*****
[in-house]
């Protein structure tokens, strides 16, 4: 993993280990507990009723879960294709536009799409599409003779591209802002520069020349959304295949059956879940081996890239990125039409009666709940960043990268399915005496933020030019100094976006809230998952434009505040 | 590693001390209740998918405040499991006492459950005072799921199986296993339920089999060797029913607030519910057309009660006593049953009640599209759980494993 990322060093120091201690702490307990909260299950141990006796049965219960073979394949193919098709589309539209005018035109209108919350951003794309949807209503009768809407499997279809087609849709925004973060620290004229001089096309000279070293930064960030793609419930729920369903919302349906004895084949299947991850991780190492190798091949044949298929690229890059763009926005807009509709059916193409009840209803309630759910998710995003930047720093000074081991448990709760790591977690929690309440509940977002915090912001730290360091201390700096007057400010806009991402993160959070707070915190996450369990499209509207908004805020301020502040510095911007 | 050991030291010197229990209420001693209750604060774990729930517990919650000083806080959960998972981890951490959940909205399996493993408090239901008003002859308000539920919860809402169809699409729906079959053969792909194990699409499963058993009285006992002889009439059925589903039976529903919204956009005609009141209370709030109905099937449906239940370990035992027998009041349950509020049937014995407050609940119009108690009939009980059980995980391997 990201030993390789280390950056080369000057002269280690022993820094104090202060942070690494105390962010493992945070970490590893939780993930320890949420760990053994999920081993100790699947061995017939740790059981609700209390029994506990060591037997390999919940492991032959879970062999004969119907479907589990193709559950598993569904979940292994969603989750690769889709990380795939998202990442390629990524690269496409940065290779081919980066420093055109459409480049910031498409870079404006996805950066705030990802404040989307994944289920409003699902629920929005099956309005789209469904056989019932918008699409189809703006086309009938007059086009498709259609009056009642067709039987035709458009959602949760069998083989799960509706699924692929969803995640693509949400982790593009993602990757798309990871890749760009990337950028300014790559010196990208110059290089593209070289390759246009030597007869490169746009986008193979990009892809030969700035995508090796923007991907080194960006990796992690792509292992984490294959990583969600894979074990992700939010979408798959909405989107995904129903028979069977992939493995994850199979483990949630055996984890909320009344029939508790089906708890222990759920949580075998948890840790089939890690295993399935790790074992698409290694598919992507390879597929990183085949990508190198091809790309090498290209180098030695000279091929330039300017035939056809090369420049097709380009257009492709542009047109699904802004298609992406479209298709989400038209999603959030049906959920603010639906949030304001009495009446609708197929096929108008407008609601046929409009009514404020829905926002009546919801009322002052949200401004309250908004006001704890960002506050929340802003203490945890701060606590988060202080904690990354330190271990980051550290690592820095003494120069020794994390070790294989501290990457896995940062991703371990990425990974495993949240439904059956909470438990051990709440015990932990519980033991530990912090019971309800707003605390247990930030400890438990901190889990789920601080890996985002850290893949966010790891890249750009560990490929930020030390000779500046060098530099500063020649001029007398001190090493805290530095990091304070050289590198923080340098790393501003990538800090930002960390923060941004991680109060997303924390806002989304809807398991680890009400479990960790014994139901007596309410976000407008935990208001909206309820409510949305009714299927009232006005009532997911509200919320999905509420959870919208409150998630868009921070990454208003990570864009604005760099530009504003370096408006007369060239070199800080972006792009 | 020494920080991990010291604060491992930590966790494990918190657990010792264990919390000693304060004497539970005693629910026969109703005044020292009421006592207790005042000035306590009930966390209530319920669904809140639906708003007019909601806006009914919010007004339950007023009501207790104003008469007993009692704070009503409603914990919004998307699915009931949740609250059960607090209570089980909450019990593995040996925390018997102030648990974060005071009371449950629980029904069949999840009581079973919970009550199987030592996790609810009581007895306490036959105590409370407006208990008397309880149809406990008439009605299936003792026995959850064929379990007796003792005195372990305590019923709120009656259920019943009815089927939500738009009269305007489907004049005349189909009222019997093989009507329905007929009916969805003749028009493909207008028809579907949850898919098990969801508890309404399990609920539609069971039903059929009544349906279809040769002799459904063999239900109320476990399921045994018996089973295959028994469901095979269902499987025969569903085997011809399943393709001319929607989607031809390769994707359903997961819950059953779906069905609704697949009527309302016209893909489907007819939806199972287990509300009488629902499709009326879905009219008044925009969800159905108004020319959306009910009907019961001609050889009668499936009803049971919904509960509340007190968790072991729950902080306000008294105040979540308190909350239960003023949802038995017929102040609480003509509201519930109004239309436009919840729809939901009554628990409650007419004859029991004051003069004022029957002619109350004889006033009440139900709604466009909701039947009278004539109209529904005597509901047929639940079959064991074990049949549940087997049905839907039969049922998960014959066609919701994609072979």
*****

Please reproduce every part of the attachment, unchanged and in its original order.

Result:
[in-house]
């Protein structure tokens, strides 16, 4: 993993280990507990009723879960294709536009799409599409003779591209802002520069020349959304295949059956879940081996890239990125039409009666709940960043990268399915005496933020030019100094976006809230998952434009505040 | 590693001390209740998918405040499991006492459950005072799921199986296993339920089999060797029913607030519910057309009660006593049953009640599209759980494993 990322060093120091201690702490307990909260299950141990006796049965219960073979394949193919098709589309539209005018035109209108919350951003794309949807209503009768809407499997279809087609849709925004973060620290004229001089096309000279070293930064960030793609419930729920369903919302349906004895084949299947991850991780190492190798091949044949298929690229890059763009926005807009509709059916193409009840209803309630759910998710995003930047720093000074081991448990709760790591977690929690309440509940977002915090912001730290360091201390700096007057400010806009991402993160959070707070915190996450369990499209509207908004805020301020502040510095911007 | 050991030291010197229990209420001693209750604060774990729930517990919650000083806080959960998972981890951490959940909205399996493993408090239901008003002859308000539920919860809402169809699409729906079959053969792909194990699409499963058993009285006992002889009439059925589903039976529903919204956009005609009141209370709030109905099937449906239940370990035992027998009041349950509020049937014995407050609940119009108690009939009980059980995980391997 990201030993390789280390950056080369000057002269280690022993820094104090202060942070690494105390962010493992945070970490590893939780993930320890949420760990053994999920081993100790699947061995017939740790059981609700209390029994506990060591037997390999919940492991032959879970062999004969119907479907589990193709559950598993569904979940292994969603989750690769889709990380795939998202990442390629990524690269496409940065290779081919980066420093055109459409480049910031498409870079404006996805950066705030990802404040989307994944289920409003699902629920929005099956309005789209469904056989019932918008699409189809703006086309009938007059086009498709259609009056009642067709039987035709458009959602949760069998083989799960509706699924692929969803995640693509949400982790593009993602990757798309990871890749760009990337950028300014790559010196990208110059290089593209070289390759246009030597007869490169746009986008193979990009892809030969700035995508090796923007991907080194960006990796992690792509292992984490294959990583969600894979074990992700939010979408798959909405989107995904129903028979069977992939493995994850199979483990949630055996984890909320009344029939508790089906708890222990759920949580075998948890840790089939890690295993399935790790074992698409290694598919992507390879597929990183085949990508190198091809790309090498290209180098030695000279091929330039300017035939056809090369420049097709380009257009492709542009047109699904802004298609992406479209298709989400038209999603959030049906959920603010639906949030304001009495009446609708197929096929108008407008609601046929409009009514404020829905926002009546919801009322002052949200401004309250908004006001704890960002506050929340802003203490945890701060606590988060202080904690990354330190271990980051550290690592820095003494120069020794994390070790294989501290990457896995940062991703371990990425990974495993949240439904059956909470438990051990709440015990932990519980033991530990912090019971309800707003605390247990930030400890438990901190889990789920601080890996985002850290893949966010790891890249750009560990490929930020030390000779500046060098530099500063020649001029007398001190090493805290530095990091304070050289590198923080340098790393501003990538800090930002960390923060941004991680109060997303924390806002989304809807398991680890009400479990960790014994139901007596309410976000407008935990208001909206309820409510949305009714299927009232006005009532997911509200919320999905509420959870919208409150998630868009921070990454208003990570864009604005760099530009504003370096408006007369060239070199800080972006792009 | 020494920080991990010291604060491992930590966790494990918190657990010792264990919390000693304060004497539970005693629910026969109703005044020292009421006592207790005042000035306590009930966390209530319920669904809140639906708003007019909601806006009914919010007004339950007023009501207790104003008469007993009692704070009503409603914990919004998307699915009931949740609250059960607090209570089980909450019990593995040996925390018997102030648990974060005071009371449950629980029904069949999840009581079973919970009550199987030592996790609810009581007895306490036959105590409370407006208990008397309880149809406990008439009605299936003792026995959850064929379990007796003792005195372990305590019923709120009656259920019943009815089927939500738009009269305007489907004049005349189909009222019997093989009507329905007929009916969805003749028009493909207008028809579907949850898919098990969801508890309404399990609920539609069971039903059929009544349906279809040769002799459904063999239900109320476990399921045994018996089973295959028994469901095979269902499987025969569903085997011809399943393709001319929607989607031809390769994707359903997961819950059953779906069905609704697949009527309302016209893909489907007819939806199972287990509300009488629902499709009326879905009219008044925009969800159905108004020319959306009910009907019961001609050889009668499936009803049971919904509960509340007190968790072991729950902080306000008294105040979540308190909350239960003023949802038995017929102040609480003509509201519930109004239309436009919840729809939901009554628990409650007419004859029991004051003069004022029957002619109350004889006033009440139900709604466009909701039947009278004539109209529904005597509901047929639940079959064991074990049949549940087997049905839907039969049922998960014959066609919701994609072979």